Mural at UP calling for end to street harassment defaced with graffiti

April 4, 2019 - 8:11 PM
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ODER
A screenshot of a post by Graffiti Philippines as of April 4, 2019. (Instagram/graffiti_philippines)

A mural created by artists and youth leaders as a form of movement to make public places safer for women was defaced, prompting condemnation from some social media users who found the act “disrespectful.”

Three non-profit organizations launched an initiative called “Taking Back Spaces” where they make mural paintings and hold street art activities to call for a stop on catcalling and street harassment.

Youth Against Sexual Harassment, Dakila and Active Vista collaborated in the mural, along with the help of artist Venazir Martinez and the UP Sigma Alpha Nu Sorority.

The first mural was created in the graffiti wall along C.P. Garcia Avenue, located outside GT Toyota-Asian Cultural Center in the University of the Philippines-Diliman.

The mural featured phrases that condemned sexual harassment, particularly in the streets. It also featured various women representing different sectors, from students to old women.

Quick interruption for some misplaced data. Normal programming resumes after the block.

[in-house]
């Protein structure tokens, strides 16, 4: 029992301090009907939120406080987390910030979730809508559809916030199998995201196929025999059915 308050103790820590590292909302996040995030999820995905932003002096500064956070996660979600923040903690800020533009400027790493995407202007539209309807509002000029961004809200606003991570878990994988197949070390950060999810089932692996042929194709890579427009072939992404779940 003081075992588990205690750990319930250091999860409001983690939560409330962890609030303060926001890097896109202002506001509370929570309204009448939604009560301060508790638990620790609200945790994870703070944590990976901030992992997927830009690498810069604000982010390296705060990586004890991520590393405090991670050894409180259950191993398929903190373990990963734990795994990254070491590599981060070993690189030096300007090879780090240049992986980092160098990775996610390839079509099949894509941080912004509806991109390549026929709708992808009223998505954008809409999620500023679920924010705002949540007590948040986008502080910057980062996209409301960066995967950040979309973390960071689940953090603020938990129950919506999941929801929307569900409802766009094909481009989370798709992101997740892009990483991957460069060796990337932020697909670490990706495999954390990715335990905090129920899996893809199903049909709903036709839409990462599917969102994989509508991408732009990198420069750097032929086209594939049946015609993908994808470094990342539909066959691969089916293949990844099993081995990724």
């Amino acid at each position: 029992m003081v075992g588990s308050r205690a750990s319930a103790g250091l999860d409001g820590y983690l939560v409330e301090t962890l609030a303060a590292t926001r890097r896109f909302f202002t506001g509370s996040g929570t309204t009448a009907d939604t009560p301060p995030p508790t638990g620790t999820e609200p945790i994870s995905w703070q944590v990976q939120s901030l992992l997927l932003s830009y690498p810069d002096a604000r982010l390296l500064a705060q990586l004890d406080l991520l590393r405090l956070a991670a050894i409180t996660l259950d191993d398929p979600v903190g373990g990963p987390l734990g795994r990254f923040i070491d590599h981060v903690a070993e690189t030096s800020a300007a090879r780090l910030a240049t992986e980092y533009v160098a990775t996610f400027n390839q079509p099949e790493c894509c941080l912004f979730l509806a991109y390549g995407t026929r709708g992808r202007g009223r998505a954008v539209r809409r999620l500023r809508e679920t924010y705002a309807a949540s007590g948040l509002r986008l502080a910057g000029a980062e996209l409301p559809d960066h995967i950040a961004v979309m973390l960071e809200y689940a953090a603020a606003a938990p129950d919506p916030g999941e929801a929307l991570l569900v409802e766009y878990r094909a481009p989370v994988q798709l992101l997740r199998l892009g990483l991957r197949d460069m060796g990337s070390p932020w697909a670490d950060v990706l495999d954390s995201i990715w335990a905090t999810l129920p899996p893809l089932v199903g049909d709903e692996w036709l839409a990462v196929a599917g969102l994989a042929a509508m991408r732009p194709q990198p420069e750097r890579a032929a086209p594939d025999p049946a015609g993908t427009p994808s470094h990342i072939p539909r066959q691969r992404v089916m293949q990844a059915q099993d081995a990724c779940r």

However, barely a week after it was created, the mural was defaced with graffiti spelling out “ODER.”

It was eventually covered with a huge white phrase that said “RESPECT WOMEN” but was once again vandalized when someone covered “women” with “EACH ODER” instead.

The defacement angered some social media users, particularly those who strongly supported the movement.

A Twitter user called it a form of “invalidation” to the advocacy since it intentionally vandalized the mural. She noted that such actions “says a lot about our society.”

The user added that the defacement is a huge disrespect to the creators of the mural and to actual victims of street harassment.

“‘Yung akin lang, sobrang nakakabastos nito ‘di lang sa mga gumawa ng mural pero para na rin sa mga biktima ng SH (street harassment),” she said.

Other Twitter users attempted to trace the one who they claimed defaced the mural. They stumbled upon an Instagram post that was shared by what appeared to be a community of graffiti artists.

ODER
A screenshot of a post by Graffiti Philippines as of April 4, 2019. (Instagram/graffiti_philippines)

It is not certain, however, whether the community was the one who actually defaced the mural painting by the progressive organizations or not.

A similar initiative against street harassment was also done with the support of Akbayan Youth along one of the jeepney terminals in Quiapo, Manila.

The phrase “No dress code for rape” was featured in a wall painted with red.

Both of the initiatives were done to cap off the National Women’s Month celebrated in March as part of the worldwide observance of the International Women’s Month.

It was established to recognize the achievements of women throughout history and across nations without regard to divisions— whether it be national, ethnic, linguistic, cultural, economic or political.

International Women’s Month is also a universal call for the complete recognition of gender equality where men and women are given equal opportunities in all aspects.